That’s the lawsuit, but long-term the person who’s now in the Hamptons has to move back to New York City. The person who’s in the Hudson Valley house has to move back to New York City. The person who’s in Florida has to move back to New York City. If they don’t, your problem is going to be bigger than the lawsuit, because you’re going to have a fundamental shift in the economics of the city. So there is no long-term answer, other than have people move back to the city because they’re not afraid of COVID and you do have arts operating and you do have theater and the energy of the city is back and this city is safe. That’s the only longterm path, Dennis. Next question, operator.

Operator: (59:53)
Governor next up, we have Patricio Robayo from Radio Catskill. Patricio, your line is now open. Please unmute your microphone.

Patricio Robayo: (01:00:01)
How you doing governor? My question is about police reform. April 1st is right around the corner for police reform to be submitted by the towns, villages and the cities. But what happens after that? Will the state have any oversight on whether or not the plans submitted are implemented?

Governor Andrew Cuomo: (01:00:20)
Good question. We do not speak to what a locality’s plan should be. You have 500 jurisdictions in this state that have police departments, almost all of them have a level of the tension between the police and the community. We saw demonstrations after the George Floyd killing all across the state and you could argue by scale. Some of the smaller cities actually had larger demonstrations. You have to put that community at the table and figure out what is their issue and how do you come to a mutual trust and respect between the police and the community. The police can’t police without trust and respect of the community. And the community will not allow policing by a police department that they think doesn’t trust them.

Governor Andrew Cuomo: (01:01:23)
So you don’t really have an option. I liken it to a marriage, which is a bad analogy, but it has to work for both or it’s not going to work. And divorce is not an option here, but whatever they say works, fine. Pass it by your legislative body. Sign it by your executive and then we will leave it to that locality to follow the plan that that locality passes. If they don’t pass it, then the state’s point is, we believe public safety and a public safety agreement is essential as a government service. Public safety is a top priority and your local government have to have a plan for public safety that is accepted by your community and your police.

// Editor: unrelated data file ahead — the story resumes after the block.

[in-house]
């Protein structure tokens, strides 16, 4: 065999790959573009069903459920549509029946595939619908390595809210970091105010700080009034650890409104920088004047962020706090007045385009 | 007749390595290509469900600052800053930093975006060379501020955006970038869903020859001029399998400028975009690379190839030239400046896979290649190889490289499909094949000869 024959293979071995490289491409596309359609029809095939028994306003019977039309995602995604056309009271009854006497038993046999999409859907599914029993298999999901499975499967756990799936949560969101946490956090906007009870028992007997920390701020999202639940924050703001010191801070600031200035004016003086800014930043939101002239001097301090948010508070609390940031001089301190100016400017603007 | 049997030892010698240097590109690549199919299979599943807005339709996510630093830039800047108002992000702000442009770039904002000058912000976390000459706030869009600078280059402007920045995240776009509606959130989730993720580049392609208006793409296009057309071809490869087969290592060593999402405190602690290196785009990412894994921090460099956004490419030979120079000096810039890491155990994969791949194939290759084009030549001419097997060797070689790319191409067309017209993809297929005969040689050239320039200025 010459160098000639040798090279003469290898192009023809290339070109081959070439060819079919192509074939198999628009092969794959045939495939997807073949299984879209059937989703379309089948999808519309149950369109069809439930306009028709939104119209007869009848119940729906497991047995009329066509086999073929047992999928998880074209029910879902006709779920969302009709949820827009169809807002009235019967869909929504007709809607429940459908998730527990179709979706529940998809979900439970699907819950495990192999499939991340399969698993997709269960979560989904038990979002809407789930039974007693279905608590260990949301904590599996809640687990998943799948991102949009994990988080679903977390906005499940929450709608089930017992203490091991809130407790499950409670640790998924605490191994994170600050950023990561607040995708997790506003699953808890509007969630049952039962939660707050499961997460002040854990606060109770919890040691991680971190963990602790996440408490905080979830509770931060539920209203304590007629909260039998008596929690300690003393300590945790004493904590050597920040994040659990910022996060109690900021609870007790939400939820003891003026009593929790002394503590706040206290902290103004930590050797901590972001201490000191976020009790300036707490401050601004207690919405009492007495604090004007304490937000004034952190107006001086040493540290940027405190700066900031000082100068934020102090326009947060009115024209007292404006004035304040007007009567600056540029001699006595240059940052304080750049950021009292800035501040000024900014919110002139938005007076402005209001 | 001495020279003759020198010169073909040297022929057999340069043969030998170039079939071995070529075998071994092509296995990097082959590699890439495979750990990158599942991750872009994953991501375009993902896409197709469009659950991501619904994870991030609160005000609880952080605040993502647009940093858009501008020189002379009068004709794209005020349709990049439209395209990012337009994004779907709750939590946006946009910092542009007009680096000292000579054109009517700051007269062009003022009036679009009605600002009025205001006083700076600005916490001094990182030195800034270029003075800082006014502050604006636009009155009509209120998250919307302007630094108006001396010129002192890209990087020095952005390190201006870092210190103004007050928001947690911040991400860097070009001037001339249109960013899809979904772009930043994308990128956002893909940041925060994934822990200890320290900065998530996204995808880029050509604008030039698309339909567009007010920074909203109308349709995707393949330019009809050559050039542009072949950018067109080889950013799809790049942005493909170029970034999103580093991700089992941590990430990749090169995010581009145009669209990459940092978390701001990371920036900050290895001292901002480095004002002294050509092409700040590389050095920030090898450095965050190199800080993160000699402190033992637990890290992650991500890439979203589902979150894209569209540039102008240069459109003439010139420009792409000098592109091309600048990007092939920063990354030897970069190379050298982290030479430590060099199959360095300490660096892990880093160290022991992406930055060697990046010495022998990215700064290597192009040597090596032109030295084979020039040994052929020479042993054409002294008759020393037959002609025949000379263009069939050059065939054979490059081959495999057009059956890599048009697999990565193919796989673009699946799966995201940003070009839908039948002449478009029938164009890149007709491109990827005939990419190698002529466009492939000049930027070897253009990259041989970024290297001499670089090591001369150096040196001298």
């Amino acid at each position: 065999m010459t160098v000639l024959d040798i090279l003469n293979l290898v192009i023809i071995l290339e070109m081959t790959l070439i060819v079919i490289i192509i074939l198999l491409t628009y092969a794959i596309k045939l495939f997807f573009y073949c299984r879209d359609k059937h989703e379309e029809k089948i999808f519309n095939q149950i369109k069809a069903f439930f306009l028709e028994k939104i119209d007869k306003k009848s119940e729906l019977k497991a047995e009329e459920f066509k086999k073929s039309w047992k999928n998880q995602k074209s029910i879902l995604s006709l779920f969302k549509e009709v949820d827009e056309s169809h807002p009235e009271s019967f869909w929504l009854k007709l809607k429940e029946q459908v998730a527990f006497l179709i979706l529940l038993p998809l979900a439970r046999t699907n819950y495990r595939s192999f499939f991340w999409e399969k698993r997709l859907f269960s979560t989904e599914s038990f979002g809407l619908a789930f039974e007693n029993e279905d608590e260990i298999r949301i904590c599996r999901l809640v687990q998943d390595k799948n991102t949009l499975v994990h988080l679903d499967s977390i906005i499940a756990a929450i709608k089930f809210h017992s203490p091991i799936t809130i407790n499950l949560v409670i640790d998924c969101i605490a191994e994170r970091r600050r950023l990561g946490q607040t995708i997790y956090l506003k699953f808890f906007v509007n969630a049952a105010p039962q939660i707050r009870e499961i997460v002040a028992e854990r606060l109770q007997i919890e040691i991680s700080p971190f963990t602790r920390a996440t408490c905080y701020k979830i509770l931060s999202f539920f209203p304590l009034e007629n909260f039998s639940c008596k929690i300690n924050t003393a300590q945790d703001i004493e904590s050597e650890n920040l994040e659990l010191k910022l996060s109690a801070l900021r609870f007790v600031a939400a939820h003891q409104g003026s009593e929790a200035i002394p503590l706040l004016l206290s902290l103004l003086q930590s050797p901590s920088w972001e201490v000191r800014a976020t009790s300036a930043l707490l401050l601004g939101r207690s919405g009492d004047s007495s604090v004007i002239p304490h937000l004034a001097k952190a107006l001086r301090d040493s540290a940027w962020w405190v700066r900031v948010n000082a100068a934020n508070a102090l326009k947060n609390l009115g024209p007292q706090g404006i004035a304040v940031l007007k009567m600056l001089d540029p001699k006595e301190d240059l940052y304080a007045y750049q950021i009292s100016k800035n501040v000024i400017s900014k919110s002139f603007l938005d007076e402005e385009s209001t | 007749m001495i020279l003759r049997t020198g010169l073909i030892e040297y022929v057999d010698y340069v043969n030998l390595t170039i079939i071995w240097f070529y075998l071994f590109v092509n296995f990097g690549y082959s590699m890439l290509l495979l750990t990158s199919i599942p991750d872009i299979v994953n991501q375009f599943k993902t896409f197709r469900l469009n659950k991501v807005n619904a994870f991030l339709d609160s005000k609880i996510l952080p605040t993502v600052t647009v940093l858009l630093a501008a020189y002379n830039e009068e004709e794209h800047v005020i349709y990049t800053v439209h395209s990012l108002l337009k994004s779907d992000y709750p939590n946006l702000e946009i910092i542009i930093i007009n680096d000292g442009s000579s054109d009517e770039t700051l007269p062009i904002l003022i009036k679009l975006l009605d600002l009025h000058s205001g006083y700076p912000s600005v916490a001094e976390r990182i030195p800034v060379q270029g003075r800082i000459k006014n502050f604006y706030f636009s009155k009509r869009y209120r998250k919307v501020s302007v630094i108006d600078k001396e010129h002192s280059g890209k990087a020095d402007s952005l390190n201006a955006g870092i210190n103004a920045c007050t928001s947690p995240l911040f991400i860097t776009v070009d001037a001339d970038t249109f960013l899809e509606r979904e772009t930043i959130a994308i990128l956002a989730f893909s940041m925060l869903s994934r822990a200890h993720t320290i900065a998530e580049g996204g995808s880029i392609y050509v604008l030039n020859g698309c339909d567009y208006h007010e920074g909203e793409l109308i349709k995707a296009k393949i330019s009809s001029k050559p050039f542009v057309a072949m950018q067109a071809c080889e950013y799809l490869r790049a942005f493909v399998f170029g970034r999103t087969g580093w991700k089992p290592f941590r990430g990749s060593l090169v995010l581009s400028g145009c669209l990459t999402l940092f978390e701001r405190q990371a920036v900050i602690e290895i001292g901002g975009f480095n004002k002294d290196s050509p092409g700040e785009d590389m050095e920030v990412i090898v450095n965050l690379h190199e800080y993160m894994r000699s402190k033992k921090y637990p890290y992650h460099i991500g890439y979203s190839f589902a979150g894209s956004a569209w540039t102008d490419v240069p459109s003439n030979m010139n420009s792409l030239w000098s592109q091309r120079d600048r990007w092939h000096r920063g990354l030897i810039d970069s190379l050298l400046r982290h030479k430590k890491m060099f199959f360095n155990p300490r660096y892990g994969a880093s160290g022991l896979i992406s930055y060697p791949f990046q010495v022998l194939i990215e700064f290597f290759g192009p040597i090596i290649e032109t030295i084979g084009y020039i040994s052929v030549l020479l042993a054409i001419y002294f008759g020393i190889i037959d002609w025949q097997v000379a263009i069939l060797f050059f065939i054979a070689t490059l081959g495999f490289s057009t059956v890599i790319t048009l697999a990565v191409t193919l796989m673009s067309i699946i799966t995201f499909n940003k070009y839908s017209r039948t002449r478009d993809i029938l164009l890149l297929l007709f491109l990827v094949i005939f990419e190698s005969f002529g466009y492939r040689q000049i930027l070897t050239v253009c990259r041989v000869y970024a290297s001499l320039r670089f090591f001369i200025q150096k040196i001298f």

Governor Andrew Cuomo: (01:02:21)
If you don’t have that plan and we started talking about this a year ago, so they had plenty of time. If you don’t have a plan by April one, then the state’s not going to fund you or we’ll put in a monitor over your police. And the monitor will make sure everybody’s working to get that plan done. But public safety is a fundamental responsibility of government, I believe that. And you want the economy to come back, you want people to move back. You want people to stay. You want children to stay and buy a home and make their life here. You have to have a safe state, a safe city, a safe town, a safe village. And that’s why April one. Thank you. Operator, let’s take one more question.

Operator: (01:03:16)
Governor, your last question comes from Michelle Brown at News 12. Michelle, your line is now open. Please unmute your microphone.

Michelle Brown: (01:03:23)
Good afternoon, governor. Thanks for taking my question. Governor, we have a teacher who lives in Rockland County, but she teaches in New Jersey. She was about to get her vaccine today, but we were told your office went out of their way to stop it. Why would you stop it, if she’s a teacher which qualifies for your state’s 1B group?

Governor Andrew Cuomo: (01:03:47)
I have no idea. That’s like a mind bender. New York state resident teaches in New Jersey and you say she was stopped from getting a vaccine in New York?

Michelle Brown: (01:04:02)
Yes, correct. In Rockland County.

Governor Andrew Cuomo: (01:04:05)
Huh? Does anyone know what that situation is?

Speaker 2: (01:04:09)
I don’t but I can’t imagine that, that’s true. So I’m happy to look into it right after this and we’ll get back to you directly, Michelle. But teachers in New York, who work in New York, can get vaccinated in New York. The same way that firefighters, police officers, regardless of which states they’re in. Although, in other states where they work, they’re also honored with reciprocity. But we’ll get the specific answer for you on that.

Governor Andrew Cuomo: (01:04:29)
I could see Michelle, where someone was confused at a site, because this is a little wrinkle on the situation, but our policy is, no they would receive a vaccine in this state.

Michelle Brown: (01:04:46)
Is Governor Murphy still there?

Governor Andrew Cuomo: (01:04:49)
Nope.

Michelle Brown: (01:04:54)
All right. Thank you governor.

Governor Andrew Cuomo: (01:04:55)
Thank you, Michelle. All right. Thank you all very much. Have a good weekend.